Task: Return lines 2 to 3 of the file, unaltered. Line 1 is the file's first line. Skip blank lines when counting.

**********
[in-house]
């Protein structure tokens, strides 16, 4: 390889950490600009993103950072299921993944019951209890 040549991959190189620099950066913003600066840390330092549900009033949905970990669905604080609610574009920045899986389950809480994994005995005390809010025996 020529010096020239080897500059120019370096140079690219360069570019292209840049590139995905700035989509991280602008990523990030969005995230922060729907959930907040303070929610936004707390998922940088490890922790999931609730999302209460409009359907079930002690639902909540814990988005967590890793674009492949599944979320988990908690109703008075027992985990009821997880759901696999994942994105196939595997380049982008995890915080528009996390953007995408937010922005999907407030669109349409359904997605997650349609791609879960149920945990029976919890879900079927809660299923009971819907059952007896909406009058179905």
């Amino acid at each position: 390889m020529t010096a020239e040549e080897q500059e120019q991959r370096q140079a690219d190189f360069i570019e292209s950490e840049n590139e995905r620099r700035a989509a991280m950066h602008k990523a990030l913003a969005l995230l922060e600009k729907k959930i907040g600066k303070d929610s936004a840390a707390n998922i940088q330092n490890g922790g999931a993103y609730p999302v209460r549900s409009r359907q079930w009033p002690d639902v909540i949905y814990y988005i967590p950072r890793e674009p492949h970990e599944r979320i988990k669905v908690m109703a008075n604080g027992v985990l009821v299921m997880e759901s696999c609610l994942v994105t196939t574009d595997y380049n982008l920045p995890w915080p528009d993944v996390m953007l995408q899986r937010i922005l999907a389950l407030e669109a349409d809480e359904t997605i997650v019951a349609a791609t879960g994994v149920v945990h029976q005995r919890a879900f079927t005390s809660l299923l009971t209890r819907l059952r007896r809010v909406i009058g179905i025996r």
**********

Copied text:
């Protein structure tokens, strides 16, 4: 390889950490600009993103950072299921993944019951209890 040549991959190189620099950066913003600066840390330092549900009033949905970990669905604080609610574009920045899986389950809480994994005995005390809010025996 020529010096020239080897500059120019370096140079690219360069570019292209840049590139995905700035989509991280602008990523990030969005995230922060729907959930907040303070929610936004707390998922940088490890922790999931609730999302209460409009359907079930002690639902909540814990988005967590890793674009492949599944979320988990908690109703008075027992985990009821997880759901696999994942994105196939595997380049982008995890915080528009996390953007995408937010922005999907407030669109349409359904997605997650349609791609879960149920945990029976919890879900079927809660299923009971819907059952007896909406009058179905």
């Amino acid at each position: 390889m020529t010096a020239e040549e080897q500059e120019q991959r370096q140079a690219d190189f360069i570019e292209s950490e840049n590139e995905r620099r700035a989509a991280m950066h602008k990523a990030l913003a969005l995230l922060e600009k729907k959930i907040g600066k303070d929610s936004a840390a707390n998922i940088q330092n490890g922790g999931a993103y609730p999302v209460r549900s409009r359907q079930w009033p002690d639902v909540i949905y814990y988005i967590p950072r890793e674009p492949h970990e599944r979320i988990k669905v908690m109703a008075n604080g027992v985990l009821v299921m997880e759901s696999c609610l994942v994105t196939t574009d595997y380049n982008l920045p995890w915080p528009d993944v996390m953007l995408q899986r937010i922005l999907a389950l407030e669109a349409d809480e359904t997605i997650v019951a349609a791609t879960g994994v149920v945990h029976q005995r919890a879900f079927t005390s809660l299923l009971t209890r819907l059952r007896r809010v909406i009058g179905i025996r």